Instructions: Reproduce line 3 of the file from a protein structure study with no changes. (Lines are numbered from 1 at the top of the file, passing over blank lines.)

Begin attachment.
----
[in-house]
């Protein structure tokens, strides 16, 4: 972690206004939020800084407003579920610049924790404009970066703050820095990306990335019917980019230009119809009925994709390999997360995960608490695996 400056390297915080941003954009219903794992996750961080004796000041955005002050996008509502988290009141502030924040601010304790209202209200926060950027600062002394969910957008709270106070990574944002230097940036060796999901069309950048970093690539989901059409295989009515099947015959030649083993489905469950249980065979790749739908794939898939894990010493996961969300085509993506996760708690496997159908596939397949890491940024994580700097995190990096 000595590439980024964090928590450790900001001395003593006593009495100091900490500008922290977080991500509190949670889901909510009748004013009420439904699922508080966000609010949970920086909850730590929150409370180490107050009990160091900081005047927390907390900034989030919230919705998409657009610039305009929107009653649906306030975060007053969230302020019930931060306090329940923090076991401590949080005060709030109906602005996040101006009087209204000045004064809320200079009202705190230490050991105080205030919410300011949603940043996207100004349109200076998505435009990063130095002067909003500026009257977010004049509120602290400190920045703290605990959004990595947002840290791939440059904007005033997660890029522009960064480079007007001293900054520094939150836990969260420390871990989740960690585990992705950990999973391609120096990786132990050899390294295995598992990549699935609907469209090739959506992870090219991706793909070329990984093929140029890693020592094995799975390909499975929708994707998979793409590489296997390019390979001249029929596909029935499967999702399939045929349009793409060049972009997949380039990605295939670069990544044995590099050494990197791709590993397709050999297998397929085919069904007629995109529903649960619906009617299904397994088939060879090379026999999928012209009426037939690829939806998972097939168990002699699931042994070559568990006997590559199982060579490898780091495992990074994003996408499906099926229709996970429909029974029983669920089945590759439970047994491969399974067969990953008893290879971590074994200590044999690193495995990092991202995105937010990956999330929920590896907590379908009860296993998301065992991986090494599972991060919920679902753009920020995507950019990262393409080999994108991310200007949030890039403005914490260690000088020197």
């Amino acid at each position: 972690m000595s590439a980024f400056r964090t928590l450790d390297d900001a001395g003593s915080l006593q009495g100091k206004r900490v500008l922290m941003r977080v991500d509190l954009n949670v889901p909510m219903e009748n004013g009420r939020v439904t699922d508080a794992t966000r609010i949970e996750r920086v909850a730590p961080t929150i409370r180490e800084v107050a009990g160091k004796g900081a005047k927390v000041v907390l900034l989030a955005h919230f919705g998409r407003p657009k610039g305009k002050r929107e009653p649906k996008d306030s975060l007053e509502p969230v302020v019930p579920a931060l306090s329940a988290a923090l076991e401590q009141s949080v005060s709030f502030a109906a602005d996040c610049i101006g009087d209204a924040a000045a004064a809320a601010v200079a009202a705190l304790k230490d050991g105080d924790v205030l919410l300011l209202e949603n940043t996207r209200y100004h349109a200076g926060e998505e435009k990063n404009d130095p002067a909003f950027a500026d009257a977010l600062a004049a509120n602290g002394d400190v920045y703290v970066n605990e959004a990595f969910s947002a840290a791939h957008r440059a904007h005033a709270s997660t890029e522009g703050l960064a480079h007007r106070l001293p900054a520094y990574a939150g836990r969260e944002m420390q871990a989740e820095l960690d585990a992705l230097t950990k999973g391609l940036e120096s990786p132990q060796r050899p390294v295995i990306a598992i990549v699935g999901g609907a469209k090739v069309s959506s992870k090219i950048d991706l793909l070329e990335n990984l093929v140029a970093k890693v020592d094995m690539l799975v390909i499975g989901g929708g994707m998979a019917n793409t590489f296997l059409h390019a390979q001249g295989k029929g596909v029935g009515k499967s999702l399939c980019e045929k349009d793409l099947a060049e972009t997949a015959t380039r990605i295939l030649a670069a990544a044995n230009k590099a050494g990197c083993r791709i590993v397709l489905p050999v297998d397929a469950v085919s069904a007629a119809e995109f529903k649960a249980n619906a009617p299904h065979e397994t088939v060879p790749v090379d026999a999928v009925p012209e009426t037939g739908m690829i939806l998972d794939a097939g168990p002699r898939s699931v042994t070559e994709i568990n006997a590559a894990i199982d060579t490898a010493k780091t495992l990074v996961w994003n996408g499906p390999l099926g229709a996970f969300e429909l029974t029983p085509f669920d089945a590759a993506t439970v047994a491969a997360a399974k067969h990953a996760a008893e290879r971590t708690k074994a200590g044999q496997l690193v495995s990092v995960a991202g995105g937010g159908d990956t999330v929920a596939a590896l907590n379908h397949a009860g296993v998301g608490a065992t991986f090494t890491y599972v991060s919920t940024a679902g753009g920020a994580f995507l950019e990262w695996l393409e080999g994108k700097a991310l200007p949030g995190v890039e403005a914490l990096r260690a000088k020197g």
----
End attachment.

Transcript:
């Amino acid at each position: 972690m000595s590439a980024f400056r964090t928590l450790d390297d900001a001395g003593s915080l006593q009495g100091k206004r900490v500008l922290m941003r977080v991500d509190l954009n949670v889901p909510m219903e009748n004013g009420r939020v439904t699922d508080a794992t966000r609010i949970e996750r920086v909850a730590p961080t929150i409370r180490e800084v107050a009990g160091k004796g900081a005047k927390v000041v907390l900034l989030a955005h919230f919705g998409r407003p657009k610039g305009k002050r929107e009653p649906k996008d306030s975060l007053e509502p969230v302020v019930p579920a931060l306090s329940a988290a923090l076991e401590q009141s949080v005060s709030f502030a109906a602005d996040c610049i101006g009087d209204a924040a000045a004064a809320a601010v200079a009202a705190l304790k230490d050991g105080d924790v205030l919410l300011l209202e949603n940043t996207r209200y100004h349109a200076g926060e998505e435009k990063n404009d130095p002067a909003f950027a500026d009257a977010l600062a004049a509120n602290g002394d400190v920045y703290v970066n605990e959004a990595f969910s947002a840290a791939h957008r440059a904007h005033a709270s997660t890029e522009g703050l960064a480079h007007r106070l001293p900054a520094y990574a939150g836990r969260e944002m420390q871990a989740e820095l960690d585990a992705l230097t950990k999973g391609l940036e120096s990786p132990q060796r050899p390294v295995i990306a598992i990549v699935g999901g609907a469209k090739v069309s959506s992870k090219i950048d991706l793909l070329e990335n990984l093929v140029a970093k890693v020592d094995m690539l799975v390909i499975g989901g929708g994707m998979a019917n793409t590489f296997l059409h390019a390979q001249g295989k029929g596909v029935g009515k499967s999702l399939c980019e045929k349009d793409l099947a060049e972009t997949a015959t380039r990605i295939l030649a670069a990544a044995n230009k590099a050494g990197c083993r791709i590993v397709l489905p050999v297998d397929a469950v085919s069904a007629a119809e995109f529903k649960a249980n619906a009617p299904h065979e397994t088939v060879p790749v090379d026999a999928v009925p012209e009426t037939g739908m690829i939806l998972d794939a097939g168990p002699r898939s699931v042994t070559e994709i568990n006997a590559a894990i199982d060579t490898a010493k780091t495992l990074v996961w994003n996408g499906p390999l099926g229709a996970f969300e429909l029974t029983p085509f669920d089945a590759a993506t439970v047994a491969a997360a399974k067969h990953a996760a008893e290879r971590t708690k074994a200590g044999q496997l690193v495995s990092v995960a991202g995105g937010g159908d990956t999330v929920a596939a590896l907590n379908h397949a009860g296993v998301g608490a065992t991986f090494t890491y599972v991060s919920t940024a679902g753009g920020a994580f995507l950019e990262w695996l393409e080999g994108k700097a991310l200007p949030g995190v890039e403005a914490l990096r260690a000088k020197g």